The Margherita Pizza was born in Naples to honor Queen Margherita, it displayed all the colors of the Italian flag, the red tomatoes, the white mozzarella, and the green basil.

Italian breakfast foods

Compared to other traditions, Italian breakfast foods are relatively light. Italians don’t usually eat much for breakfast, and would rather have a richer lunch. But nonetheless, we have a few delicious specialties for the morning birds.

Focaccia is a flat leavened oven-baked Italian bread.


Take a slice of perfectly salty and oily focaccia and a nice cappuccino, and you’ll have the typical Ligurian breakfast. You can have it in a beautiful café facing the Mediterranean Sea, and then take your towel and go to the beach.


Would you rather start your day with something sweet? Then we suggest you travel to Rome and order a maritozzo. This sweet bread filled with handmade whipped cream is like heaven smiling at you.

Granita e brioche

Let’s travel farther south, specifically to Sicily, where temperatures are mild even in the middle of winter and summers are scorchingly hot. It’s not surprising, then, that people here love a cold breakfast: a brioche (a sort of sweet bread) with a delicious granita, a dessert made of crunchy ice flavored with almond milk, fruit syrup, or even coffee.

Italian appetizers

Are you ready to start your meal? In Italy, we say “l’appetito vien mangiando” (appetite comes when eating), and that’s exactly what Italian antipasti are for: to make you want to eat more Italian dishes!

Carpaccio is thinly sliced or pounded beef, served raw. It was invented in 1963 by Giuseppe Cipriani from Harry's Bar in Venice, Italy.

Salumi e affettati

Prosciutto crudo, salame, pancetta, lardo, bresaola, mortadella…Italian food culture includes a world of cured meat delicacies that are often served as antipasto, usually with some olives and pickled vegetables.

Fiori di zucca fritti

Take a zucchini flower, stuff it with mozzarella and anchovies in oil, dive it into batter, and deep fry it. No better use of a flower was ever made.

Prosciutto e melone

One of the most widespread summer antipasto is a combination of a freshly sliced, sweet cantaloupe and a savory prosciutto di Parma.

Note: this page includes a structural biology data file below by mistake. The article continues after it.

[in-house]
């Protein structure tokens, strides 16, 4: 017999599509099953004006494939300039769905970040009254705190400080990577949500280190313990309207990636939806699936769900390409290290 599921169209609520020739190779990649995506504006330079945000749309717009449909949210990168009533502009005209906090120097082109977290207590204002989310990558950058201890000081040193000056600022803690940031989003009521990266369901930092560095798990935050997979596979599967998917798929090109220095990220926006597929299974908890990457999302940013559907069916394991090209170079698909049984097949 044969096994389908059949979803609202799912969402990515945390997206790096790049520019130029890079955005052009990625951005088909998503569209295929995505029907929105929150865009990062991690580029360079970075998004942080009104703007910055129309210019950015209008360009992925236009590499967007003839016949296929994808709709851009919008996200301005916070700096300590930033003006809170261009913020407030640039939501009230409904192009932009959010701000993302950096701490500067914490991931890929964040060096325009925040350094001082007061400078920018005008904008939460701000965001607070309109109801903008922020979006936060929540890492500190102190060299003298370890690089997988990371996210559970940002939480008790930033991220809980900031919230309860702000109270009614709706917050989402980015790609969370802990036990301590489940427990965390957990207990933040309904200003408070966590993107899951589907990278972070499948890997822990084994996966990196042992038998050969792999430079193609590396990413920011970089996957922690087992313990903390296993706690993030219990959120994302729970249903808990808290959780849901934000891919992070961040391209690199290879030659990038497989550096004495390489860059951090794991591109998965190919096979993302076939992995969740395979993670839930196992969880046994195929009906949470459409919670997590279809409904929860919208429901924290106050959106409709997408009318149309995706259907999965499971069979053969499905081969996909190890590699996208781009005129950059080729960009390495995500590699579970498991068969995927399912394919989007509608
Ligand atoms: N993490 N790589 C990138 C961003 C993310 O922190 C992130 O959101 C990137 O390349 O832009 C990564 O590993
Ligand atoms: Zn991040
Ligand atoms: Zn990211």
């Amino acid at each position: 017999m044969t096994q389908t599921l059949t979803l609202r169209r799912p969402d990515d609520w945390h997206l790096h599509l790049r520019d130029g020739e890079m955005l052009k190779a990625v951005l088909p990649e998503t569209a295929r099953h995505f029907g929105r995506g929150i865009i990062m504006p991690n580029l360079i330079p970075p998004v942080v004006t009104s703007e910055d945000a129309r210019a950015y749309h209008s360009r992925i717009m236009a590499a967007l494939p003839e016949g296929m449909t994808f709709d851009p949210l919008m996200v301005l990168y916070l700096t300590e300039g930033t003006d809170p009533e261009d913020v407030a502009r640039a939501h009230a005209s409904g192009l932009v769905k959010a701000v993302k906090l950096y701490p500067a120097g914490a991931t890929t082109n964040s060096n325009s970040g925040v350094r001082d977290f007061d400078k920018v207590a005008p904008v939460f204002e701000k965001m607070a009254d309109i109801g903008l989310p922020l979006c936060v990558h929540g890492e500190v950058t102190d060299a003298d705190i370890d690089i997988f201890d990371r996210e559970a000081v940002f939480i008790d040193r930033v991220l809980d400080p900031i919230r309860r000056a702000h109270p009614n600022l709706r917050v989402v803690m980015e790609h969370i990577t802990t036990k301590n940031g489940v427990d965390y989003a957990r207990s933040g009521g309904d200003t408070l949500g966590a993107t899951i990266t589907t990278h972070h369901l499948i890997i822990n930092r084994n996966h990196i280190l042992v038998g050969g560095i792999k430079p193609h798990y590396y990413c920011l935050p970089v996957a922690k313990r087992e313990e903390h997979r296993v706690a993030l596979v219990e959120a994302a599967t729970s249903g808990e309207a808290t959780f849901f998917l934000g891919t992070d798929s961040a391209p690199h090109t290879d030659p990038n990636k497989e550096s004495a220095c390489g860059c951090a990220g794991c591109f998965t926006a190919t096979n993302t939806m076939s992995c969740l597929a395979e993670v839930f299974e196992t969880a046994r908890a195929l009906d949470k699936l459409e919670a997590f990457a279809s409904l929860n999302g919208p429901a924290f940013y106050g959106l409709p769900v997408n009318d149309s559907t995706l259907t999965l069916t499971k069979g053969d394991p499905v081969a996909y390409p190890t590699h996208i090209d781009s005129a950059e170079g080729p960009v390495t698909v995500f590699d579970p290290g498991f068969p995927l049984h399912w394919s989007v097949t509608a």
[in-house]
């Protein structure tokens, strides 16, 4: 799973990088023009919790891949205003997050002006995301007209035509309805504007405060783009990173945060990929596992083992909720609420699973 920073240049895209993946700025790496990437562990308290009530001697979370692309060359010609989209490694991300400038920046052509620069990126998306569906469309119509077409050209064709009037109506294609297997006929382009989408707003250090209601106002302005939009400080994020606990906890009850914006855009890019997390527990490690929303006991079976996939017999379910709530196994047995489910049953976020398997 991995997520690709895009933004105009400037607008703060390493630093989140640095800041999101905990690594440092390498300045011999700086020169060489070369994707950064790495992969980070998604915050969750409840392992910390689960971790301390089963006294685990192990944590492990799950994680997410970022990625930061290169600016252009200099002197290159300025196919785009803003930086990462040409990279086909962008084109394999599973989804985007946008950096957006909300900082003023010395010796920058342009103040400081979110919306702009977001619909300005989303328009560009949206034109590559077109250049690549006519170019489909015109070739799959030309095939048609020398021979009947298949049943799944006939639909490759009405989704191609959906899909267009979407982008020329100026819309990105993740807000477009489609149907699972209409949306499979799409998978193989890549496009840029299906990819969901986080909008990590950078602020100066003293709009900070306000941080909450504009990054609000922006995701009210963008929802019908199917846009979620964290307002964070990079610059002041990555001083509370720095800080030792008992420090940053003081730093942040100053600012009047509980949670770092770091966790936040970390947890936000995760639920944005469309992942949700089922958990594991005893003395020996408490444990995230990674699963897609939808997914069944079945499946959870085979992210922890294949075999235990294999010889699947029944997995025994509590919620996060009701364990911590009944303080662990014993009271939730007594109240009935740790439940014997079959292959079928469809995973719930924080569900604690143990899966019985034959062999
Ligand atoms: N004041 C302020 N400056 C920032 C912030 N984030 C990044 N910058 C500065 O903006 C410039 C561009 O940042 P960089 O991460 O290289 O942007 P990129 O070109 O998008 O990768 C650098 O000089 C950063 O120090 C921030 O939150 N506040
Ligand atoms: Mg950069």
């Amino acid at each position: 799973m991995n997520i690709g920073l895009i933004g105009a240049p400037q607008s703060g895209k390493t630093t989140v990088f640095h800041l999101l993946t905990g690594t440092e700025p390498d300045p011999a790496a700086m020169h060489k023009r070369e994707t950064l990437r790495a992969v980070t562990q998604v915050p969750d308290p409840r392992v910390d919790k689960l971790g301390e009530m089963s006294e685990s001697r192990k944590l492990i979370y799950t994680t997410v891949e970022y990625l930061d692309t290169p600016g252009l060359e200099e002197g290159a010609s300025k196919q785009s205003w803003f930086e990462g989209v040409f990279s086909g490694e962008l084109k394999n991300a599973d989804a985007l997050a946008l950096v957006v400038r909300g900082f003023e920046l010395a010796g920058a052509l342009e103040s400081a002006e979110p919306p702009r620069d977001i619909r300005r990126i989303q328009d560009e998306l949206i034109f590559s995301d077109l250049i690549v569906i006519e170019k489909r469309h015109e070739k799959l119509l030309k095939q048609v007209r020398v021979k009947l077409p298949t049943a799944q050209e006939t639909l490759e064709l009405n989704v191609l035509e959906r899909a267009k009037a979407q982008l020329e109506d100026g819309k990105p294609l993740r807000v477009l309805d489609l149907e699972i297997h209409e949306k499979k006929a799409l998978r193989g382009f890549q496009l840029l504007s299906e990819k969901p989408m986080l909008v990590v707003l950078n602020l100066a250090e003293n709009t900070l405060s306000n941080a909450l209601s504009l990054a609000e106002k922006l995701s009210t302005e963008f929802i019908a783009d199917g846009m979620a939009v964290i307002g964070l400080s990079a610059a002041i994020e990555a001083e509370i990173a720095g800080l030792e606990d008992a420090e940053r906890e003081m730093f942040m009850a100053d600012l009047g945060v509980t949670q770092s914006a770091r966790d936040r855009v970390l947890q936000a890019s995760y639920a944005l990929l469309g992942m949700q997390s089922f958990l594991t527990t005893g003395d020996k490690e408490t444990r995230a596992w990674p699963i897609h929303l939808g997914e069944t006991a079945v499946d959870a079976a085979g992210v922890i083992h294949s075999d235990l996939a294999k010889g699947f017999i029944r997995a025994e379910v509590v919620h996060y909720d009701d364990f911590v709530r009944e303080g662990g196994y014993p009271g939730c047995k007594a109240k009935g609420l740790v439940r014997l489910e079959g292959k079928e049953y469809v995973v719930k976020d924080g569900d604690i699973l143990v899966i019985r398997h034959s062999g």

This thinly sliced, high-quality beef meat is seasoned with arugula, flakes of Parmesan cheese, and olive oil, and eaten raw.

Impepata di cozze

Italian fare is often very simple. It is so simple that this delicious dish only has two ingredients: mussels and black pepper. If you want, you can add garlic and parsley.

Italian first courses, aka “primi”

Now that you’ve warmed up, it’s time to get serious. Let’s see a few authentic Italian “primi” dishes.

Spaghetti alla carbonara is made with pecorino cheese, raw eggs, guanciale, and black pepper.  No cream.

Tagliatelle al ragù

The authentic version of “spaghetti bolognese” is made with tagliatelle, a kind of egg pasta, and “ragù alla bolognese," which is a sauce with beef and pork meat that’s cooked for at least four hours.

Penne all’arrabbiata

One of the simplest and yet most delicious Italian recipes. The sauce is only tomato, olive oil, garlic, parsley, and red chili pepper.

Spaghetti alla carbonara

Maybe the most misunderstood Italian dish, this Roman sauce is made with pecorino cheese, raw eggs, guanciale, and black pepper. Nothing else!

Risotto alla milanese

Let’s move to the north, the land of Risotto! Risotto alla milanese is an explosion of flavors with a beautiful golden color, thanks to saffron.

Trofie al pesto

This ligurian primo is as simple as it looks: pesto, trofie (a kind of fresh pasta), and, if you want to really go local, boiled potatoes and green beans.

Spaghetti allo scoglio

No Italian summer is complete without a huge plate of spaghetti and seafood!

Tortellini in brodo

Even if in Italian(ish) restaurants around the world the tortellini are mostly covered in cream, the classic way to eat them is in a tasty, rich broth with a sprinkle of Parmesan cheese.

Italian second dishes, aka “secondi”

Do you think you’re full? Well, think again because now we have the “secondi” coming!

Seppie e piselli is cuttlefish and pea stew.

Brasato al Barolo

This luxurious dish is a braised meat that slowly cooks, covered in Barolo wine.

Parmigiana di melanzane

A vegetarian secondo that’s a masterpiece of Italy and is made with fried eggplant slices, mozzarella, tomato sauce, parmesan, and basil.

Fegato alla Veneziana

Venice’s simplest and yet most iconic secondo is a dish that not everyone will like, and which is made with sliced beef liver and onions.

Coniglio alla ligure

The number one Sunday secondo in every Ligurian family, this rabbit stew is enriched with black olives, pine nuts, white wine, and herbs.

Seppie e piselli

This cuttlefish and pea stew is a light secondo that’s perfect for seafood lovers.

Italian desserts

Let’s end this Italian culinary list on a sweet note filled with Italian desserts!

The most famous Italian desser is tiramisu.


The most famous Italian dessert is pretty young: it was created in 1970 in Treviso (not far from Venice) by a chef named Loly Linguanotto. You can thank him at his website.

Cannolo siciliano

This Sicilian dessert is a thin wafer filled with a gorgeous ricotta cream.


A real classic of Italian cuisine, this dessert is based on milk cream and perfumed with vanilla.


You will only find this dessert in Sardinia or in Sardinian restaurants around the world, but we swear it’s worth a trip. Imagine a big raviolo, filled with savory cheese, deep-fried, and covered in honey. Doesn’t it look good?

Babà napoletano

This Neapolitan dessert is a tender, lightly sweet cake generously soaked with rum.